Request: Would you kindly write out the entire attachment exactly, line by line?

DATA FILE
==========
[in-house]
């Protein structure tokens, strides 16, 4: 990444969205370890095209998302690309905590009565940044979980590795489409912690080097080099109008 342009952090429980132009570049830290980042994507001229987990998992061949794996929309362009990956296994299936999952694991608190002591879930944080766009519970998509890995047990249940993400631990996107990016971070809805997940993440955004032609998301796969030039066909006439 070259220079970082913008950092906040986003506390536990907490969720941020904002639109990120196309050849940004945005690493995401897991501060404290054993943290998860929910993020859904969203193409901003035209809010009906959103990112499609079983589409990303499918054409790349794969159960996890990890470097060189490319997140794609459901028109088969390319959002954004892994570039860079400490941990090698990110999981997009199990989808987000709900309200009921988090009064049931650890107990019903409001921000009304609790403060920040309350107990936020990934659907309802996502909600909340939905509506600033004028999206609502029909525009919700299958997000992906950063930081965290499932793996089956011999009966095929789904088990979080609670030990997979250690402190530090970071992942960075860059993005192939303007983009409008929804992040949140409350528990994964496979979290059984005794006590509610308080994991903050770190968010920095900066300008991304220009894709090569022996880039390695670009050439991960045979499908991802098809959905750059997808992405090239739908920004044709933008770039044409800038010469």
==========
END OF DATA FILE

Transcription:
[in-house]
């Protein structure tokens, strides 16, 4: 990444969205370890095209998302690309905590009565940044979980590795489409912690080097080099109008 342009952090429980132009570049830290980042994507001229987990998992061949794996929309362009990956296994299936999952694991608190002591879930944080766009519970998509890995047990249940993400631990996107990016971070809805997940993440955004032609998301796969030039066909006439 070259220079970082913008950092906040986003506390536990907490969720941020904002639109990120196309050849940004945005690493995401897991501060404290054993943290998860929910993020859904969203193409901003035209809010009906959103990112499609079983589409990303499918054409790349794969159960996890990890470097060189490319997140794609459901028109088969390319959002954004892994570039860079400490941990090698990110999981997009199990989808987000709900309200009921988090009064049931650890107990019903409001921000009304609790403060920040309350107990936020990934659907309802996502909600909340939905509506600033004028999206609502029909525009919700299958997000992906950063930081965290499932793996089956011999009966095929789904088990979080609670030990997979250690402190530090970071992942960075860059993005192939303007983009409008929804992040949140409350528990994964496979979290059984005794006590509610308080994991903050770190968010920095900066300008991304220009894709090569022996880039390695670009050439991960045979499908991802098809959905750059997808992405090239739908920004044709933008770039044409800038010469």